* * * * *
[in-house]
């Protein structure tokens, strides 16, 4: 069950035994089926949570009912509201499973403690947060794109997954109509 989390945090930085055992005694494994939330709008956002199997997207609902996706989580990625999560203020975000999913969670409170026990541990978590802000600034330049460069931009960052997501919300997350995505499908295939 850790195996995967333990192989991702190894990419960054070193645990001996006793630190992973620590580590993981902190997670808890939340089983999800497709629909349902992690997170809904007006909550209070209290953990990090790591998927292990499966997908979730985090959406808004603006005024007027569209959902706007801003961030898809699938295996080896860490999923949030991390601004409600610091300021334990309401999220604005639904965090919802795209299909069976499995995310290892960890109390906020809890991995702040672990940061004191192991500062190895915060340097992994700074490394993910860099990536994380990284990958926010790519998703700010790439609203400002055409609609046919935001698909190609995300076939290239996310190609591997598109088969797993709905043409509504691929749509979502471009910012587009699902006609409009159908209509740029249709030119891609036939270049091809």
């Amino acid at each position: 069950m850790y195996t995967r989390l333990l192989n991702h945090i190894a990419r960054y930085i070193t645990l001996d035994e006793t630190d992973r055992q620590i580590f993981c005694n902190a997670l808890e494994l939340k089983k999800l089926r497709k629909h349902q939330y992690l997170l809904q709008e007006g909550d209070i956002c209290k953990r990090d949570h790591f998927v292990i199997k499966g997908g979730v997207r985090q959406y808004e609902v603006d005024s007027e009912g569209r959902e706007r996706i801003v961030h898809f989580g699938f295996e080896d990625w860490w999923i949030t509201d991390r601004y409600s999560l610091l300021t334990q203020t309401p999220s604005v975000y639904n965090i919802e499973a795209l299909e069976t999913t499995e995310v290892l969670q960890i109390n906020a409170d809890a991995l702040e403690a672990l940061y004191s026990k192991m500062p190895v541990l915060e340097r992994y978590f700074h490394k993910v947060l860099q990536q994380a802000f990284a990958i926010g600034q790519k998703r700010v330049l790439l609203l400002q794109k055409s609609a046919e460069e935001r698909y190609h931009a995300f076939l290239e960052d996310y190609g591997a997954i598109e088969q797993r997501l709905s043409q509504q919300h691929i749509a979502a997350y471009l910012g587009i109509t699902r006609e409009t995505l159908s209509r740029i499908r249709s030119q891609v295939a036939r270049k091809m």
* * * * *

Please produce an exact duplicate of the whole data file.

[in-house]
């Protein structure tokens, strides 16, 4: 069950035994089926949570009912509201499973403690947060794109997954109509 989390945090930085055992005694494994939330709008956002199997997207609902996706989580990625999560203020975000999913969670409170026990541990978590802000600034330049460069931009960052997501919300997350995505499908295939 850790195996995967333990192989991702190894990419960054070193645990001996006793630190992973620590580590993981902190997670808890939340089983999800497709629909349902992690997170809904007006909550209070209290953990990090790591998927292990499966997908979730985090959406808004603006005024007027569209959902706007801003961030898809699938295996080896860490999923949030991390601004409600610091300021334990309401999220604005639904965090919802795209299909069976499995995310290892960890109390906020809890991995702040672990940061004191192991500062190895915060340097992994700074490394993910860099990536994380990284990958926010790519998703700010790439609203400002055409609609046919935001698909190609995300076939290239996310190609591997598109088969797993709905043409509504691929749509979502471009910012587009699902006609409009159908209509740029249709030119891609036939270049091809």
């Amino acid at each position: 069950m850790y195996t995967r989390l333990l192989n991702h945090i190894a990419r960054y930085i070193t645990l001996d035994e006793t630190d992973r055992q620590i580590f993981c005694n902190a997670l808890e494994l939340k089983k999800l089926r497709k629909h349902q939330y992690l997170l809904q709008e007006g909550d209070i956002c209290k953990r990090d949570h790591f998927v292990i199997k499966g997908g979730v997207r985090q959406y808004e609902v603006d005024s007027e009912g569209r959902e706007r996706i801003v961030h898809f989580g699938f295996e080896d990625w860490w999923i949030t509201d991390r601004y409600s999560l610091l300021t334990q203020t309401p999220s604005v975000y639904n965090i919802e499973a795209l299909e069976t999913t499995e995310v290892l969670q960890i109390n906020a409170d809890a991995l702040e403690a672990l940061y004191s026990k192991m500062p190895v541990l915060e340097r992994y978590f700074h490394k993910v947060l860099q990536q994380a802000f990284a990958i926010g600034q790519k998703r700010v330049l790439l609203l400002q794109k055409s609609a046919e460069e935001r698909y190609h931009a995300f076939l290239e960052d996310y190609g591997a997954i598109e088969q797993r997501l709905s043409q509504q919300h691929i749509a979502a997350y471009l910012g587009i109509t699902r006609e409009t995505l159908s209509r740029i499908r249709s030119q891609v295939a036939r270049k091809m």